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Bebop Spoken There

Jeff Lindberg: "You can have innovative new music and you can play music of the masters. They're not going to cancel each other out" - (DownBeat June 2019).

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2019 Parliamentary Jazz Awards

The voting is open between now and May 31 to enable site visitors to nominate their choices in the various categories of this year's APPJAG awards which can be done here.
BSH was very proud to be nominated and to win the 2018 Media Award and hope we can have your support again this year.

Today Saturday May 25

Afternoon

Jazz

Classic Swing - St. Cuthbert's Church Hall, Dovecote St., Amble NE65 0DX. 12:00pm - 3:00pm (music from 1:00pm). £10.00. See poster for more details.

Sax on the Tyne, St George's Church Hall, St George's Close, Jesmond, Newcastle NE2 2TF. 5:00-7:00pm. Free (donations). A Jesmond Community Festival event.

Evening

Baghdaddies - Spanish City, Spanish City Plaza, Whitley Bay NE26 1BG. 6:00pm. £10.00. Whitley Bay Carnival.

Lady & the Jazz Tramps - The Globe, Railway Street, Newcastle NE4 7AD. 7:30pm. £6.00. (£3.00. student).

Radio Pensacola Band - Prohibition Bar, Pink Lane, Newcastle NE1 5DW. 8:00pm. Free (donations).

Blues/Funk/Soul

Teresa Watson Band - Billy Bootleggers, Nelson St, Newcastle NE1 5AN. 9:00pm. Free.

To the best of our knowledge, details of the above events are correct but may be subject to alteration.

Tuesday, January 23, 2018

Classic Swing @ The Ship, Monkseaton - January 23

Bob Wade (trumpet/flugel); Don Fairley (trombone); Paul Gowland (tenor); Colin Haikney (piano); Alan Rudd (bass); Tommy Graham (drums); Olive Rudd (vocals) + Gordon Solomon (trombone); Doris Fenn (banjo).
(Review by Lance/video by MaryB Jazz).
Front Street, in the Whitley Bay suburb of Monkseaton, may fall short of  52nd St. in its heyday but its three pubs have, over the years, all contributed to the lunchtime classic/vintage jazz scene. Two of them still do. On Fridays, Maureen Hall's Rendezvous Jazz are regulars at the Monkseaton Arms whilst, up the street at Ye Olde Ship (or 'The Ship' as most people call it), Bob Wade and Classic Swing play their brand of mainstream on Tuesdays. This was my first visit and it certainly won't be my last. Seats were at a premium and when they kicked off with It Don't Mean a Thing it was easy to understand why.
South African trumpet player Wade is rapidly carving a niche for himself on the local scene and justifiably so. His attacking style with its bravura runs and half-valve effects wouldn't be out of place at a 1930s club in Harlem. With Paul Gowland adjusting to the idiom on tenor and Don Fairley consolidating his position as top trombone, the band plays what it says on the tin - Classic Swing.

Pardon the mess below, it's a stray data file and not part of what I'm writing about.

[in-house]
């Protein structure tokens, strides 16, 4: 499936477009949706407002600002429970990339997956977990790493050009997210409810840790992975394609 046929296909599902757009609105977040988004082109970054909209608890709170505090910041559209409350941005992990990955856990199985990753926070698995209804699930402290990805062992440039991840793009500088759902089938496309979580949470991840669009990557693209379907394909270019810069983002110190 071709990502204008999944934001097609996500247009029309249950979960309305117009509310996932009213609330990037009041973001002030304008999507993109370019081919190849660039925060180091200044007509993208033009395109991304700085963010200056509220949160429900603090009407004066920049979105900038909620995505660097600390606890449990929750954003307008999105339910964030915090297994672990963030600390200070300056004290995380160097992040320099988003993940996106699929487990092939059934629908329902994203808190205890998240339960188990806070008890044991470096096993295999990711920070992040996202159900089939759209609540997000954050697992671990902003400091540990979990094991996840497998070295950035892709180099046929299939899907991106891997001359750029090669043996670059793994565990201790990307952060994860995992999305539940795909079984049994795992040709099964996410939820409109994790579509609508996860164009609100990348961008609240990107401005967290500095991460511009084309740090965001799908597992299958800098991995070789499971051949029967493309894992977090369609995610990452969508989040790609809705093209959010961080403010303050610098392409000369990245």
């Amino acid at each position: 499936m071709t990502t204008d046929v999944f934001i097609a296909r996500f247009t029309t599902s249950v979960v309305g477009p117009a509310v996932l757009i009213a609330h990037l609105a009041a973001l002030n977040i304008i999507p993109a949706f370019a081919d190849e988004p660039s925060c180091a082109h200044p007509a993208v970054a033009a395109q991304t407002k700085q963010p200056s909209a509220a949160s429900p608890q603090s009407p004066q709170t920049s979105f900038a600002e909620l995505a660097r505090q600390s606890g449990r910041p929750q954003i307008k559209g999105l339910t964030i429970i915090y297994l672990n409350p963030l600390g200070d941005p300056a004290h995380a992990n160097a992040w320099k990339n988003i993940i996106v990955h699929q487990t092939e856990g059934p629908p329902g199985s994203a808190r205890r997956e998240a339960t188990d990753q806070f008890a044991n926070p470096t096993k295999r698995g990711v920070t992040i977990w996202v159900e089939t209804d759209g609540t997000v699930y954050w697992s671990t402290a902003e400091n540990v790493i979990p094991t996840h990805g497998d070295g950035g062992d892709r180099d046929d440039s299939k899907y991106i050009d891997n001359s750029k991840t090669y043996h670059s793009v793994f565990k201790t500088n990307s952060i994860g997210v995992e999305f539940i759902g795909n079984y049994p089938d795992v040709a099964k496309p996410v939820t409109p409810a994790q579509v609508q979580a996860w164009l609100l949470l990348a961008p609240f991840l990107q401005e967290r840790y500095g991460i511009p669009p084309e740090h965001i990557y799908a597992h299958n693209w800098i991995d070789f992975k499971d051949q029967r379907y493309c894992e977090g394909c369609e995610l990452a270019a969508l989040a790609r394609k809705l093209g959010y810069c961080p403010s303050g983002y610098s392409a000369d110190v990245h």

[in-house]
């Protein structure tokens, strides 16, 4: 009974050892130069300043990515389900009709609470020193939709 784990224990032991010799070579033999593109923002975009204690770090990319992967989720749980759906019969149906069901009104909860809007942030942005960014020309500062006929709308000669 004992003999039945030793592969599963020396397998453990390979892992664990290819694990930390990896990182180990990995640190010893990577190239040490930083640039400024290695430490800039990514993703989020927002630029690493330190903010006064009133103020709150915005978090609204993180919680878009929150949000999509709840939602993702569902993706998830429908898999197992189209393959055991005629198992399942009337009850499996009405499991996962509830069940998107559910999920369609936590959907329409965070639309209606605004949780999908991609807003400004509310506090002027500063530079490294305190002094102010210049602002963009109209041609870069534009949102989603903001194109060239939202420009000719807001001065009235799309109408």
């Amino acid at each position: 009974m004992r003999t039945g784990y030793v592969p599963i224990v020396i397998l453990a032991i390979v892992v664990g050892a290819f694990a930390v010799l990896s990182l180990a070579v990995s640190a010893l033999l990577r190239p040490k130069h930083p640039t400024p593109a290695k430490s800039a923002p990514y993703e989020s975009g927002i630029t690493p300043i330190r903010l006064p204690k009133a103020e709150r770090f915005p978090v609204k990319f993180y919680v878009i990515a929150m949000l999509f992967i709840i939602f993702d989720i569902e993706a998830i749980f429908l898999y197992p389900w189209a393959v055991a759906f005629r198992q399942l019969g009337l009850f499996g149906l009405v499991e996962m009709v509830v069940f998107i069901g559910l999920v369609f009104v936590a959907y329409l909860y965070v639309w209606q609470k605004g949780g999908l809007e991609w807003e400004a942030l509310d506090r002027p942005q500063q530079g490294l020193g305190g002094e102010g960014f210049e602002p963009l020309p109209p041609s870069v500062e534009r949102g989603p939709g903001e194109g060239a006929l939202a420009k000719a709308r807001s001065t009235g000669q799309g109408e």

Adding Colin Haikney on piano - is there a more tasteful player? - Alan Rudd on bass and Tommy Graham on drums enables them to comfortably fill the gap 'twixt the New Orleans bands and the boppers.
A very palatable cake indeed - and that's before we add the icing!

I hadn't heard Olive Rudd since she sang with the Maine Street boys at Rosie's in South Shields a few years back. Well, let me tell you, folks, that, even with a cold, she's still got it! What's more, unlike at Rosie's, she's not restricted to a couple of numbers each set.
My only complaint is that she didn't sing I Wished on the Moon or How'd Ya Like to Love me?  Still, a minor quibble compared to what she did sing.
It Don't Mean a Thing: Can't Help Lovin' Dat Man of Mine (he was on bass); The Gipsy; I Got Rhythm; Make me a Pallet on the Floor; 'S Wonderful; When You're Smiling and Tuxedo Junction.

The big surprise of the afternoon was the arrival of trombonist Gordon Solomon. Gordon, former leader of the River City Jazzmen, the Phoenix Jazzmen and member of various other bands including the Newcastle Big Band confided that, owing to ill-health, he hadn't played for ten years but was hoping to sit in.
Sit in he did!
A spirited Rosetta* with Doris Fenn on banjo revealed that the old magic hadn't gone and his duet with Don Fairley on Sweet Georgia Brown absolutely brought the house down - J & K ride again!

Paul Gowland played Darn That Dream and dreamy it was. I've heard Paul play like Coltrane, Parker, Shorter but this afternoon he was closer to Hawkins, Webster maybe Chu (not Chuck!) Berry. Such is the man's versatility.

Let's not forget the rhythm section.
The trio had the spotlight for Surrey With the Fringe on Top. It was even tastier than my cheese and onion toastie and rivalled my pint of Jennings' Cumberland Ale.
A most enjoyable afternoon.
Lance.

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